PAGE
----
Stratolaunch, the world’s largest airplane, successfully flew for the first time this morning in a two and a half hour test flight over the Mojave desert.
Stratolaunch Takes to the Skies
The world’s largest airplane, Stratolaunch, successfully took to the skies for the first time this morning in a two and a half hour long test flight over the Mojave desert, marking a major aviation milestone.
Stratolaunch took off just before 7 AM PDT from the Mojave Air Space Port (MASP), achieved a maximum speed of 189 mph at an altitude of 17,000 feet. The test flight was meant to test the aircraft’s performance and handling, eventually touching back down at MASP.
“What a fantastic first flight,” said Stratolaunch CEO Jean Floyd. “Today’s flight furthers our mission to provide a flexible alternative to ground-launched systems. We are incredibly proud of the Stratolaunch team, today’s flight crew, our partners at Northrup Grumman’s Scaled Composites and the Mojave Air and Space Port.”
According to Stratolaunch Systems, the results of today’s test flight include “a variety of flight control maneuvers to calibrate speed and test flight control systems, including roll doublets, yawing maneuvers, pushovers and pull-ups, and steady heading side slips” as well as “simulated landing approach exercises at a max altitude of 15,000 feet mean sea level.”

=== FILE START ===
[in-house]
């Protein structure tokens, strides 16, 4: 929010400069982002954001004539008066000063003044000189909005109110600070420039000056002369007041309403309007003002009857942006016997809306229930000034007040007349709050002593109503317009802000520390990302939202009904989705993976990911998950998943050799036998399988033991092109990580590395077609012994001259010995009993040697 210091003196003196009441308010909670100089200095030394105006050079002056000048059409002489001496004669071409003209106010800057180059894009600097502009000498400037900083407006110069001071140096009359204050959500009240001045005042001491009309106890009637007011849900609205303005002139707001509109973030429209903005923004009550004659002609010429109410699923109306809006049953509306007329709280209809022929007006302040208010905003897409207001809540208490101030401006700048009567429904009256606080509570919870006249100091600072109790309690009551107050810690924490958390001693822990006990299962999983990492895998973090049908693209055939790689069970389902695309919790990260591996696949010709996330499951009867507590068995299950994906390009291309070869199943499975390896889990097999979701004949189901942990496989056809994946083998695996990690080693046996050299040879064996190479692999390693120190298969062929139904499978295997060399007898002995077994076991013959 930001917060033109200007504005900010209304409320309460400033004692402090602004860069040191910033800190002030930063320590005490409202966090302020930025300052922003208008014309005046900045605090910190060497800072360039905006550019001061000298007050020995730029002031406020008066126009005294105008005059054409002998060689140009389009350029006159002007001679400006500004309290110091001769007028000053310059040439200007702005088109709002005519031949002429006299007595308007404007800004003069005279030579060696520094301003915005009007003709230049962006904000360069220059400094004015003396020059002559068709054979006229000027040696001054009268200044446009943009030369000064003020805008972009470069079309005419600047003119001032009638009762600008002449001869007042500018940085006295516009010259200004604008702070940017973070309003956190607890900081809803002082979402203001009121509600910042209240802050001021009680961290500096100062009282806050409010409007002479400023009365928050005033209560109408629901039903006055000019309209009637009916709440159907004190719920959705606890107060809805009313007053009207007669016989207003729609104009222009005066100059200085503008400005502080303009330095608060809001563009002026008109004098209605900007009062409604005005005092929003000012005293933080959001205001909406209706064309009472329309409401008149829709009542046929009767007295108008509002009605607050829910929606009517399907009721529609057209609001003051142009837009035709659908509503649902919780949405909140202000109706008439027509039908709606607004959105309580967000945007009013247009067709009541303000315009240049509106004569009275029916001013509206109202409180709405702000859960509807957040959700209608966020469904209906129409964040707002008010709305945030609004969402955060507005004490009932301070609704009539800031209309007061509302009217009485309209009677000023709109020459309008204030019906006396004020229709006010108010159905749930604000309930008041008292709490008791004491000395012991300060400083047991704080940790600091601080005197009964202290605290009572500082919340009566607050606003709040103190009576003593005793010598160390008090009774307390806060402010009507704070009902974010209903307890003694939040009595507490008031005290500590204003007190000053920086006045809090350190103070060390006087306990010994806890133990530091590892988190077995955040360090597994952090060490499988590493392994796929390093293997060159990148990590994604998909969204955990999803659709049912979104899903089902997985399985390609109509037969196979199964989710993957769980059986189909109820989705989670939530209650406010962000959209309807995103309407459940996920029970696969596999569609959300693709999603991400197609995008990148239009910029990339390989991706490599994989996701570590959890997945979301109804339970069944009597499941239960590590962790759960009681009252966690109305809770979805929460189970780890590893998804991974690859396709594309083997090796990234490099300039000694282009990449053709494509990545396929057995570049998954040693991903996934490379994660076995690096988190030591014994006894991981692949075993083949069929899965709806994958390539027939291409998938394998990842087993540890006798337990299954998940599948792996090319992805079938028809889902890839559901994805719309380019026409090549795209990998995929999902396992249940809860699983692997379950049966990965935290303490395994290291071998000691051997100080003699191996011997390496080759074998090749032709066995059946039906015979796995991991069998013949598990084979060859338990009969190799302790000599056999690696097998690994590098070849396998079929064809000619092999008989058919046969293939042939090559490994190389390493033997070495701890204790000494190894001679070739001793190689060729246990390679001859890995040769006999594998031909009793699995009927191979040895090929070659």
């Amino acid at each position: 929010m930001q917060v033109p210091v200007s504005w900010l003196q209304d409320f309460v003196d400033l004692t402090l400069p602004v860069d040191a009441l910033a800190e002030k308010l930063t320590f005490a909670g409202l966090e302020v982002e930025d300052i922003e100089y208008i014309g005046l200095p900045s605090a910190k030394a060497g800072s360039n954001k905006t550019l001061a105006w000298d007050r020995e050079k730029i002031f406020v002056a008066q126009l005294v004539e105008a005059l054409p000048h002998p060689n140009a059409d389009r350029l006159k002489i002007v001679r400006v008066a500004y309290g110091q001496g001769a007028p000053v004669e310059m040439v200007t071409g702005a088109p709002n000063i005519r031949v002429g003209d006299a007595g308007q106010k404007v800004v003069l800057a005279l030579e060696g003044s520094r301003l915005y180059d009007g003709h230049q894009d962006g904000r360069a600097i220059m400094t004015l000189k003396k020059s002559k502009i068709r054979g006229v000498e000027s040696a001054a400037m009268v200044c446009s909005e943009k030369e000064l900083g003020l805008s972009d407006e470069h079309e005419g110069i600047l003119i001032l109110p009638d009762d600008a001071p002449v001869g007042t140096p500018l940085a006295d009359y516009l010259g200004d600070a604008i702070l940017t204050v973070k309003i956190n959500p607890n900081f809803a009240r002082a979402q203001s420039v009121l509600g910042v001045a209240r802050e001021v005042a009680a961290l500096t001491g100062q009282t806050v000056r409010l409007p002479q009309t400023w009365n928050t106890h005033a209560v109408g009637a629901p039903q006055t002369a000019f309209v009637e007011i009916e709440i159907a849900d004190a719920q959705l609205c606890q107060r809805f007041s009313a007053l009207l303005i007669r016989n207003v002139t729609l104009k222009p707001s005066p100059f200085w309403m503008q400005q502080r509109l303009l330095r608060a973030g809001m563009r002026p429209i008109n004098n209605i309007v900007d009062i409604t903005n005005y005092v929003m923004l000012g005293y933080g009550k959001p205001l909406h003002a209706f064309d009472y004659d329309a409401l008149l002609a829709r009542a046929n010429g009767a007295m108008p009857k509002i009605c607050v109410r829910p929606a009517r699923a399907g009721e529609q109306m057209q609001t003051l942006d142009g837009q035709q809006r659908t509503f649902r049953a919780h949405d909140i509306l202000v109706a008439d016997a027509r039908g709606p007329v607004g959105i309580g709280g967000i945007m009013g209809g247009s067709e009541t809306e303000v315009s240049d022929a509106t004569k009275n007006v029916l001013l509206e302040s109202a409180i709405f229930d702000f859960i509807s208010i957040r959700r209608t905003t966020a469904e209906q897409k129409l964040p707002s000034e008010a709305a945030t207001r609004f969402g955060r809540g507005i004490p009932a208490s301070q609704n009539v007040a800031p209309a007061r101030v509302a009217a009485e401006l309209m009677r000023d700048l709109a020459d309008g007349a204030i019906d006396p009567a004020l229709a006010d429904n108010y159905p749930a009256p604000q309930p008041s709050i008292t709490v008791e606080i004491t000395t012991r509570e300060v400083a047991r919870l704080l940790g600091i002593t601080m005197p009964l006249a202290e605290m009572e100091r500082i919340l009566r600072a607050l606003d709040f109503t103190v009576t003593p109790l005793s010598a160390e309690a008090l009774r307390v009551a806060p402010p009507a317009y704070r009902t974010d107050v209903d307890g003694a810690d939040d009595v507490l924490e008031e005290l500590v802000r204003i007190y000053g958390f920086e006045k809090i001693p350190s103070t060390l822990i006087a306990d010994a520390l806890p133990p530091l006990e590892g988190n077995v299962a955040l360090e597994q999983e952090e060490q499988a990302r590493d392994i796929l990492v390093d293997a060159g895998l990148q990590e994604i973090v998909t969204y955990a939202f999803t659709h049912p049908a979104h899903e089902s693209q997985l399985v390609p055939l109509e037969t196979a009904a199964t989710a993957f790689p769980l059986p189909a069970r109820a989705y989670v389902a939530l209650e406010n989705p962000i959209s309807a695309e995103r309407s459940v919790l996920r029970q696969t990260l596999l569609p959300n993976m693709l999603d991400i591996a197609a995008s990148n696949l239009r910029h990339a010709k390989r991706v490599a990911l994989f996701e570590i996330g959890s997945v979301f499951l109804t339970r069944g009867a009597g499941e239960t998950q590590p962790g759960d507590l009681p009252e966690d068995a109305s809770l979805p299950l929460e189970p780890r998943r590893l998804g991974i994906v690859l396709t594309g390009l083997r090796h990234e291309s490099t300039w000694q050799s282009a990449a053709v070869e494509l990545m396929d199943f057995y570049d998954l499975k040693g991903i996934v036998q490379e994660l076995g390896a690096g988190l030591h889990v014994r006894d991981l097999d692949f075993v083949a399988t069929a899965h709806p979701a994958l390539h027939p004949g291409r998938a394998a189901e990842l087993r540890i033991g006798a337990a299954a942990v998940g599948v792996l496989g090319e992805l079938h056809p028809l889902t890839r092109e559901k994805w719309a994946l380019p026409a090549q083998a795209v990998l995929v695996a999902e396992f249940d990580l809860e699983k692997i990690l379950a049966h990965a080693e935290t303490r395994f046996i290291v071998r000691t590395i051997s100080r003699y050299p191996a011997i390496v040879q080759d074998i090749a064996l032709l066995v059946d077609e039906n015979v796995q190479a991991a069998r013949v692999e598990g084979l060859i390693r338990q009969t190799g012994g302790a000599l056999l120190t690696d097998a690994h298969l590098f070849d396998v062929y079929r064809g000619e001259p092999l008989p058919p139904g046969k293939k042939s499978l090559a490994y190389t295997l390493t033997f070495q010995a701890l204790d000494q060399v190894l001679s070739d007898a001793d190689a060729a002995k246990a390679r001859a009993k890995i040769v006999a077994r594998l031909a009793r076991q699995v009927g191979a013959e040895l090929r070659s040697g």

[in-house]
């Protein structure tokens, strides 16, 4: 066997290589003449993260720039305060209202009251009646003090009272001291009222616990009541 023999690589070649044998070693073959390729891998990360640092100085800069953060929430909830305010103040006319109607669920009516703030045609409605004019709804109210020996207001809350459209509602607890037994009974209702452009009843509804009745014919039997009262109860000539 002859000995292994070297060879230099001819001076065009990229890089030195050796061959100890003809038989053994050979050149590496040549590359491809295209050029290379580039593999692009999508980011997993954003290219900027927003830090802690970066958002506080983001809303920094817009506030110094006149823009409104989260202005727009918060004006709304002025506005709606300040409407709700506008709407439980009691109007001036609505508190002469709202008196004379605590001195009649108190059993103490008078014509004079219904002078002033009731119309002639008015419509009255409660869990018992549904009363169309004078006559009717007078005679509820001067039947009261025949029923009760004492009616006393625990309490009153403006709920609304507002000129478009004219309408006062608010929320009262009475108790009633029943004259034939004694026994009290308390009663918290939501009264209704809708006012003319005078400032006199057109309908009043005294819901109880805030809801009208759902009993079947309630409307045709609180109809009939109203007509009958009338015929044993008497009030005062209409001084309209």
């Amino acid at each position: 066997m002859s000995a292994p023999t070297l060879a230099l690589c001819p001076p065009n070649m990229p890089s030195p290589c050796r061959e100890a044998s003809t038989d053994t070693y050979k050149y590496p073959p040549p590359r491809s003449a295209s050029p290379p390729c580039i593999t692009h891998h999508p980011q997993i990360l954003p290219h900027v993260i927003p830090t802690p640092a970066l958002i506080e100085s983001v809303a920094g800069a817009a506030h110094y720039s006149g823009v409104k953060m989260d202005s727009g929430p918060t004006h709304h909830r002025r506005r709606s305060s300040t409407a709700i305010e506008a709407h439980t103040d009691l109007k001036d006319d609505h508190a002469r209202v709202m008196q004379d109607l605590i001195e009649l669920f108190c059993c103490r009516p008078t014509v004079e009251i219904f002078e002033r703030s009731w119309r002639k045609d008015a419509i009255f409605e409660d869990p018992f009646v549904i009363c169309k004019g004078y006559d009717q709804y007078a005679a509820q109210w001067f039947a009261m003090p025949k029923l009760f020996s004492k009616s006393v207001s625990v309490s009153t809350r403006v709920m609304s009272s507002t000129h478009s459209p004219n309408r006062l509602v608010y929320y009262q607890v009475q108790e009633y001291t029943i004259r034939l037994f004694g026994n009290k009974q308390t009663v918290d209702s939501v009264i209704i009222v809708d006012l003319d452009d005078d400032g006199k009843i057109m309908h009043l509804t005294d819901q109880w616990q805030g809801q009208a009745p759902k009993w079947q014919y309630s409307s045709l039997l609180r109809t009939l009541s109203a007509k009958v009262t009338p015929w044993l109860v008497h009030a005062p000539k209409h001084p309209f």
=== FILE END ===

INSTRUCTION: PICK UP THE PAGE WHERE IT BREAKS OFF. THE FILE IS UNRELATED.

What is Stratolaunch?
Stratolaunch, according to the company, is designed to be a “mobile launch platform that will enable airline-style access to space that is convenient, affordable and routine. The reinforced center wing can support multiple launch vehicles, weighing up to a total of 500,000 pounds”
In other words, this isn’t your typical airplane. The goal for Stratolaunch is to provide an alternative launch platform for satellites other than rockets like SpaceX’s Falcon 9 or SpaceX’s Falcon Heavy rocket—which had its first successful test flight this week as well.
The Stratolaunch itself has the largest wingspan of any aircraft on Earth at 385 feet, wider than a football field including the endzones; it even has two dozen feet to spare. The plane has two fuselages each with its own cockpit—though only one is needed to fly—6 Pratt & Whitney engines, usually found on Boeing 747s, and 28 wheels for its landing gear. Rockets with orbital payloads will be mounted to the center wing of the aircraft, which will then be flown to an altitude of around 35,000 feet. At that altitude, the rocket will be released and it will fire, continuing on its way into orbit under its own power.
“It's so huge, it seems like it shouldn't be able to fly," aerospace and launch photographer for NASASpaceFlight.com Jack Beyer told CNN.
“People are interested in the first flight of Stratolaunch because they want to see the future," he added. "It's the same reason why people tune in each year to watch the Apple keynotes. People want to see what's next.”
Stratolaunch was founded in 2011 by Microsoft co-founder Paul Allen, who passed away earlier this year.